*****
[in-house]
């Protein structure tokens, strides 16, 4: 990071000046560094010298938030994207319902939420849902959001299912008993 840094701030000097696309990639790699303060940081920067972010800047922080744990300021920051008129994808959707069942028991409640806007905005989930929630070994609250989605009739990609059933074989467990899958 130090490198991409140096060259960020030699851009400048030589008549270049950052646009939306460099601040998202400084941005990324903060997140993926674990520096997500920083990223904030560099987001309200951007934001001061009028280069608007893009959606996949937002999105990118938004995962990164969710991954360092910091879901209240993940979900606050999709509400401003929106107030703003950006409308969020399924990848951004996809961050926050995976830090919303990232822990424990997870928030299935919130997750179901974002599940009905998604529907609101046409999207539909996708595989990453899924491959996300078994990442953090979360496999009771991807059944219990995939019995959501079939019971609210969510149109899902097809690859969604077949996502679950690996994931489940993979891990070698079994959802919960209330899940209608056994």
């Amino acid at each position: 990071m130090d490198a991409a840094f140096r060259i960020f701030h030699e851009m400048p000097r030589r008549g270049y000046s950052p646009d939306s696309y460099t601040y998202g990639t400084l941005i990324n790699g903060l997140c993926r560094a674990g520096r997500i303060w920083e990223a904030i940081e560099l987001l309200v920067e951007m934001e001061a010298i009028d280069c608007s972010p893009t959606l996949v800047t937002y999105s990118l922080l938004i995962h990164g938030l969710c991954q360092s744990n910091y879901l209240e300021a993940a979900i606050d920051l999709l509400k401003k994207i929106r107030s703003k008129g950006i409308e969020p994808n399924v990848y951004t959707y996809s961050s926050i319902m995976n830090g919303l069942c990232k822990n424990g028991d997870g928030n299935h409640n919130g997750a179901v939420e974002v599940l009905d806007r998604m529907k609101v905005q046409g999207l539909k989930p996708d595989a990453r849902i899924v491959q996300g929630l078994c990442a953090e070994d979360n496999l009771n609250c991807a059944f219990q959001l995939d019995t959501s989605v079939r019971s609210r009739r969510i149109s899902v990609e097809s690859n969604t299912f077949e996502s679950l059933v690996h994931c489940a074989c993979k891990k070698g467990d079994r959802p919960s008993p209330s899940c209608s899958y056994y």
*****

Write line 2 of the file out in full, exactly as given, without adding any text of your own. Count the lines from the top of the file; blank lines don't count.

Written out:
């Protein structure tokens, strides 16, 4: 990071000046560094010298938030994207319902939420849902959001299912008993 840094701030000097696309990639790699303060940081920067972010800047922080744990300021920051008129994808959707069942028991409640806007905005989930929630070994609250989605009739990609059933074989467990899958 130090490198991409140096060259960020030699851009400048030589008549270049950052646009939306460099601040998202400084941005990324903060997140993926674990520096997500920083990223904030560099987001309200951007934001001061009028280069608007893009959606996949937002999105990118938004995962990164969710991954360092910091879901209240993940979900606050999709509400401003929106107030703003950006409308969020399924990848951004996809961050926050995976830090919303990232822990424990997870928030299935919130997750179901974002599940009905998604529907609101046409999207539909996708595989990453899924491959996300078994990442953090979360496999009771991807059944219990995939019995959501079939019971609210969510149109899902097809690859969604077949996502679950690996994931489940993979891990070698079994959802919960209330899940209608056994």